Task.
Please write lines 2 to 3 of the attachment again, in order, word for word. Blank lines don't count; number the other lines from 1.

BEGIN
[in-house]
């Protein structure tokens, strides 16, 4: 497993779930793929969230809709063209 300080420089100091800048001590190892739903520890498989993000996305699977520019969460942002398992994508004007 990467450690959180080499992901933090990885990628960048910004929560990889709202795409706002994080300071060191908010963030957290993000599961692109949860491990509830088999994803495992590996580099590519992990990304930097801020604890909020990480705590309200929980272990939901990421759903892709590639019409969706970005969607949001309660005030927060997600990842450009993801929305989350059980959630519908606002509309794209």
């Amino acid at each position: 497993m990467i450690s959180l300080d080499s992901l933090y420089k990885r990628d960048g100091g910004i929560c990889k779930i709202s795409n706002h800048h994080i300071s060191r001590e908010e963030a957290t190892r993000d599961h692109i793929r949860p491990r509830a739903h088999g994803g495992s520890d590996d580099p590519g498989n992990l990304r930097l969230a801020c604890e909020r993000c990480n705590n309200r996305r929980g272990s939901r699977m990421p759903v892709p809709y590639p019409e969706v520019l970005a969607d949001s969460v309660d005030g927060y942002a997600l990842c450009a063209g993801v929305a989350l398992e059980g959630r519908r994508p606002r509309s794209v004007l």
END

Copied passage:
């Protein structure tokens, strides 16, 4: 497993779930793929969230809709063209 300080420089100091800048001590190892739903520890498989993000996305699977520019969460942002398992994508004007 990467450690959180080499992901933090990885990628960048910004929560990889709202795409706002994080300071060191908010963030957290993000599961692109949860491990509830088999994803495992590996580099590519992990990304930097801020604890909020990480705590309200929980272990939901990421759903892709590639019409969706970005969607949001309660005030927060997600990842450009993801929305989350059980959630519908606002509309794209």
């Amino acid at each position: 497993m990467i450690s959180l300080d080499s992901l933090y420089k990885r990628d960048g100091g910004i929560c990889k779930i709202s795409n706002h800048h994080i300071s060191r001590e908010e963030a957290t190892r993000d599961h692109i793929r949860p491990r509830a739903h088999g994803g495992s520890d590996d580099p590519g498989n992990l990304r930097l969230a801020c604890e909020r993000c990480n705590n309200r996305r929980g272990s939901r699977m990421p759903v892709p809709y590639p019409e969706v520019l970005a969607d949001s969460v309660d005030g927060y942002a997600l990842c450009a063209g993801v929305a989350l398992e059980g959630r519908r994508p606002r509309s794209v004007l």